Officials in Béziers, France, are fed up with people who don’t clean up after their dogs. The city says it spends more than $89,000 yearly removing dog excrement from the streets, so Mayor Robert Ménard has decided to do something about it. For at least the next two years, dog owners must carry a genetic passport that contains information obtained from a sample of their pet’s saliva. When dog poop shows up in public spaces, the police will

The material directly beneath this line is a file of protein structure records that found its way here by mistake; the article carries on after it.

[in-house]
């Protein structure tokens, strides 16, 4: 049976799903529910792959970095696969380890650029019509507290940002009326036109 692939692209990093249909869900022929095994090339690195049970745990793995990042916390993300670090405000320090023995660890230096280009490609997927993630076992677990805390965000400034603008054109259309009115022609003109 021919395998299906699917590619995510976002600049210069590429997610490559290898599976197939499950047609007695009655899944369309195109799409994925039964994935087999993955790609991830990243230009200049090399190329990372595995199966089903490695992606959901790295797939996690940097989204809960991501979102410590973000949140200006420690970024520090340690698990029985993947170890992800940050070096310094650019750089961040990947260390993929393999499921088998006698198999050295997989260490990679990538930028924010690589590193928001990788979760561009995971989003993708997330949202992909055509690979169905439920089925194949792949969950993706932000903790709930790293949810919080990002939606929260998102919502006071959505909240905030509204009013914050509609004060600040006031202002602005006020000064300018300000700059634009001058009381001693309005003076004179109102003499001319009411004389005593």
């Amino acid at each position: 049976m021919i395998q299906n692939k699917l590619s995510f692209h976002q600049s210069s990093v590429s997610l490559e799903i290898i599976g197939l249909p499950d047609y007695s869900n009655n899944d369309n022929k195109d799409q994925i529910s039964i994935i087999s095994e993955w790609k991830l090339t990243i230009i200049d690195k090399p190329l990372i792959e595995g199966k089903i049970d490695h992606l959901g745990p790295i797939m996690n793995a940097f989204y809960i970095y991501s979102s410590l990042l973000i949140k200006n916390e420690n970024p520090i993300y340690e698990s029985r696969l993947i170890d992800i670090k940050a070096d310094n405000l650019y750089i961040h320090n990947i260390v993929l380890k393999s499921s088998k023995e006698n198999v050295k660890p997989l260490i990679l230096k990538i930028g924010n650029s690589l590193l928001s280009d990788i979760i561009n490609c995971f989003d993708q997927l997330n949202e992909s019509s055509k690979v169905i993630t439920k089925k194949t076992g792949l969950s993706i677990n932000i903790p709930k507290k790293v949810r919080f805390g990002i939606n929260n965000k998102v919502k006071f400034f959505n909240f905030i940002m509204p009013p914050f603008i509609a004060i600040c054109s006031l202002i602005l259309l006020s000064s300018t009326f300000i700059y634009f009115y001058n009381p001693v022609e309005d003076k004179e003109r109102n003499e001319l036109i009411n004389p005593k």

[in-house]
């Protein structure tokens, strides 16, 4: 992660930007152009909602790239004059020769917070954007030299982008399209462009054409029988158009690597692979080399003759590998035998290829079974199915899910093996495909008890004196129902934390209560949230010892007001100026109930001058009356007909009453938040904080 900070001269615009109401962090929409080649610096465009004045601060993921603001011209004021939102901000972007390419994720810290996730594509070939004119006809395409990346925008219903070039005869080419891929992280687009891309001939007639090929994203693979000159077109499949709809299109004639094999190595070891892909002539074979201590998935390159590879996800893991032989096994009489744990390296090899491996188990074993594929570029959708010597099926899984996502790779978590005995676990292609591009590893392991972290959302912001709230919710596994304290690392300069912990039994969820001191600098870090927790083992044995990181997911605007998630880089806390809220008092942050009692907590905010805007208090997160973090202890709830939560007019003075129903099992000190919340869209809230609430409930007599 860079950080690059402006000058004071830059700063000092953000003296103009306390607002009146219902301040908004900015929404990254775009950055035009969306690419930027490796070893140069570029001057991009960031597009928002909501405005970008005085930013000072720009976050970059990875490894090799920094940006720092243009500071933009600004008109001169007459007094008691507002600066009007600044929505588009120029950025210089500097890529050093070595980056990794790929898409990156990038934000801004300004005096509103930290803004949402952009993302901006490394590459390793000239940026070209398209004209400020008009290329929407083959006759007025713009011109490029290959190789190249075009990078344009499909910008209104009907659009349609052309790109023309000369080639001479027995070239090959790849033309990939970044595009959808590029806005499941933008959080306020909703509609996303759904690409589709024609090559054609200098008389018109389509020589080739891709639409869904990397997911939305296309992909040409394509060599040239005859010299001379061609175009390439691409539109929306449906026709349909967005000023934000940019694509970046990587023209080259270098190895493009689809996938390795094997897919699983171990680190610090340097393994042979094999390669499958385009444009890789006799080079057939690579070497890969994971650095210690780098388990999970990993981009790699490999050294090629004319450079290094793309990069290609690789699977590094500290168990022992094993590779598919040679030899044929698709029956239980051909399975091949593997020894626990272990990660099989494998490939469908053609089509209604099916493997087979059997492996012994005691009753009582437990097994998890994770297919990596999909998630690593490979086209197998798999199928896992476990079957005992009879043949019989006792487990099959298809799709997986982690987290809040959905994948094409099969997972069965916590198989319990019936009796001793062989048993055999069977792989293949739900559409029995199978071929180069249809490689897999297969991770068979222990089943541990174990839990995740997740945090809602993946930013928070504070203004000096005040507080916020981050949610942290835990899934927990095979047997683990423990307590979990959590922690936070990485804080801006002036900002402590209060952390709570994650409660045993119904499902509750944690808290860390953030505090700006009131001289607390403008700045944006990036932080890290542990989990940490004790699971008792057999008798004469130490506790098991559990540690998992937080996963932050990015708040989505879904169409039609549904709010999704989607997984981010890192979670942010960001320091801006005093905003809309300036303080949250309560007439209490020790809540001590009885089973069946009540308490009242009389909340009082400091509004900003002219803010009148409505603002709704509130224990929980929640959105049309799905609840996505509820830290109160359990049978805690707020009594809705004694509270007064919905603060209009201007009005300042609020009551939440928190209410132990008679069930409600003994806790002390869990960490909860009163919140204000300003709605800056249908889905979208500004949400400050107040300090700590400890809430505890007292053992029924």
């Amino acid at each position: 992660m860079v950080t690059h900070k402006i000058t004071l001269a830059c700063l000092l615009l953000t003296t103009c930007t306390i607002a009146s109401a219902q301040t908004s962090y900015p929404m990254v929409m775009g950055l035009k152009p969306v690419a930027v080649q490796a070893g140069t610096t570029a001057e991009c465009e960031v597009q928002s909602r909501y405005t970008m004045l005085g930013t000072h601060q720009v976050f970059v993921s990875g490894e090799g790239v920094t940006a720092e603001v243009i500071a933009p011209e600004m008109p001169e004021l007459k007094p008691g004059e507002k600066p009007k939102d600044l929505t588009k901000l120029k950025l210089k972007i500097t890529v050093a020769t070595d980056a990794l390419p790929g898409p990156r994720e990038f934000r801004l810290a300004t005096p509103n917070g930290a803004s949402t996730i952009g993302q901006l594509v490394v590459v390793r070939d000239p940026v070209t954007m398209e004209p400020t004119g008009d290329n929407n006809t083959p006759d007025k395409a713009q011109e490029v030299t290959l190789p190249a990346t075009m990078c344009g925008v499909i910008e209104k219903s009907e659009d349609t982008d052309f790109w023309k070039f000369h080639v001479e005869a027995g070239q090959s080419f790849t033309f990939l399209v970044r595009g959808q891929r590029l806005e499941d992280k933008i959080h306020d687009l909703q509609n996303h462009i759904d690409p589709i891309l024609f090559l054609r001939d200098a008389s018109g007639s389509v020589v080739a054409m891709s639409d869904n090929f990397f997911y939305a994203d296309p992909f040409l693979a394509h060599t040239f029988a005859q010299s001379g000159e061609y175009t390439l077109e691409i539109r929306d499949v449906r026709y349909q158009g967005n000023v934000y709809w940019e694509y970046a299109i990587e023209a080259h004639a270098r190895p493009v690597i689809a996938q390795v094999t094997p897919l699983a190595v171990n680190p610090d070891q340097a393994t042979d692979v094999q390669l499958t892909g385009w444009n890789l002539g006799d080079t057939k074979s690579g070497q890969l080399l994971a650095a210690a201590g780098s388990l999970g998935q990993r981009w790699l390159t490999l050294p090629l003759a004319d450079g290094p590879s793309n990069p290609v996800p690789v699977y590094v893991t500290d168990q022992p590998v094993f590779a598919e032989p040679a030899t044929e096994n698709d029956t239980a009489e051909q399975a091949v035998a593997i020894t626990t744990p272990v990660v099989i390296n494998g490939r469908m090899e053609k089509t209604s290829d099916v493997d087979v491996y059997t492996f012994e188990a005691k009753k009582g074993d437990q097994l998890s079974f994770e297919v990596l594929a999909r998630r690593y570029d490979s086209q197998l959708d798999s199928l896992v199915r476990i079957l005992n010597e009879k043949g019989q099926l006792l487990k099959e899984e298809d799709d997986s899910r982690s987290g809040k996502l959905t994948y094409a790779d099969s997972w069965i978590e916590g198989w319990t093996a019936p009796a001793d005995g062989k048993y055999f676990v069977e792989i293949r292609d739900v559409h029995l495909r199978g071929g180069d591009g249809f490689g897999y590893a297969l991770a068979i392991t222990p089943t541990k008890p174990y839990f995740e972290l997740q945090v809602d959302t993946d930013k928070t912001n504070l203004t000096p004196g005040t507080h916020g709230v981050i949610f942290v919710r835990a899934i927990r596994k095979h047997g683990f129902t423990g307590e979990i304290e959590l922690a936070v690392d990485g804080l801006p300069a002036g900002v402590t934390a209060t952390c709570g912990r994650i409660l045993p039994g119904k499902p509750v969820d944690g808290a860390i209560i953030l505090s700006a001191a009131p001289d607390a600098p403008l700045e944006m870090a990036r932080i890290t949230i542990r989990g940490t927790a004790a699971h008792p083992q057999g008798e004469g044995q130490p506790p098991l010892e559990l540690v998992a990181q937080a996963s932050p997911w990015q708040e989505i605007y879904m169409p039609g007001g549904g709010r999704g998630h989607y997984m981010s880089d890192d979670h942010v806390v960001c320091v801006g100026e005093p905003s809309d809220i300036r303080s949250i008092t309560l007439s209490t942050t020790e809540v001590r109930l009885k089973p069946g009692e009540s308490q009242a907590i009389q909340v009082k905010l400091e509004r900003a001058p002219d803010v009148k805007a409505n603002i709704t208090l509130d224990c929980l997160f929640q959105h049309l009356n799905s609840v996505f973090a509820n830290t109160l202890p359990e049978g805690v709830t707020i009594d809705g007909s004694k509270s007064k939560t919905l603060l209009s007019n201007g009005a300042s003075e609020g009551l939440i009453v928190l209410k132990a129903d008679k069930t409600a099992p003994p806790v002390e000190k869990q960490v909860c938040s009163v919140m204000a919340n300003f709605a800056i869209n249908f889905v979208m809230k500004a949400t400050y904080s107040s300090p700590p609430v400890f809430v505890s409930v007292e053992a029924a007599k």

be able to trace where it came from and send the owner a cleaning bill for up to 122 euros (about $133). Anyone found walking without their dog’s genetic passport will pay a fine of 38 euros (about $42). Some people have criticized the program as government overreach, and others have questioned the cost and accuracy of the DNA tests. But Ménard says the crackdown is necessary to solve the problem, adding that it’s aimed at locals, not visitors. “It’s us, the [people of Béziers], who don’t do the work,” he told a French outlet. “We are the ones who must lead by example.”